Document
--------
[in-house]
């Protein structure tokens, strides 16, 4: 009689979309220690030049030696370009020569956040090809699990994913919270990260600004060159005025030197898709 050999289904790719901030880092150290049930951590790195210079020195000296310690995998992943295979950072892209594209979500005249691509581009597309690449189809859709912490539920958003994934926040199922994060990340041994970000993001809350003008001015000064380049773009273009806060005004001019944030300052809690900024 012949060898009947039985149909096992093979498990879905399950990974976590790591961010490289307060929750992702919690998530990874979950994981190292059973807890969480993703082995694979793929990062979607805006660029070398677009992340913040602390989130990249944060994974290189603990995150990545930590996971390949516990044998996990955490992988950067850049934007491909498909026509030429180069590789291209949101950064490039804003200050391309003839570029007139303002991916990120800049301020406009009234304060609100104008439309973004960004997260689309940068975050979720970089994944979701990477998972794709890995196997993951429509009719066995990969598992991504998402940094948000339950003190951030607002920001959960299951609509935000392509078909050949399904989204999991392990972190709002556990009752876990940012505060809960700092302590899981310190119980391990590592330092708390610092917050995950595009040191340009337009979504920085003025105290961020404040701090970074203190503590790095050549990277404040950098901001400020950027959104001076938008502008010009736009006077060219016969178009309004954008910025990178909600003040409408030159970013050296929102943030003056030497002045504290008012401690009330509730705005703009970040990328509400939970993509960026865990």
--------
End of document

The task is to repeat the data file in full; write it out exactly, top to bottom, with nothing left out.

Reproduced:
[in-house]
């Protein structure tokens, strides 16, 4: 009689979309220690030049030696370009020569956040090809699990994913919270990260600004060159005025030197898709 050999289904790719901030880092150290049930951590790195210079020195000296310690995998992943295979950072892209594209979500005249691509581009597309690449189809859709912490539920958003994934926040199922994060990340041994970000993001809350003008001015000064380049773009273009806060005004001019944030300052809690900024 012949060898009947039985149909096992093979498990879905399950990974976590790591961010490289307060929750992702919690998530990874979950994981190292059973807890969480993703082995694979793929990062979607805006660029070398677009992340913040602390989130990249944060994974290189603990995150990545930590996971390949516990044998996990955490992988950067850049934007491909498909026509030429180069590789291209949101950064490039804003200050391309003839570029007139303002991916990120800049301020406009009234304060609100104008439309973004960004997260689309940068975050979720970089994944979701990477998972794709890995196997993951429509009719066995990969598992991504998402940094948000339950003190951030607002920001959960299951609509935000392509078909050949399904989204999991392990972190709002556990009752876990940012505060809960700092302590899981310190119980391990590592330092708390610092917050995950595009040191340009337009979504920085003025105290961020404040701090970074203190503590790095050549990277404040950098901001400020950027959104001076938008502008010009736009006077060219016969178009309004954008910025990178909600003040409408030159970013050296929102943030003056030497002045504290008012401690009330509730705005703009970040990328509400939970993509960026865990």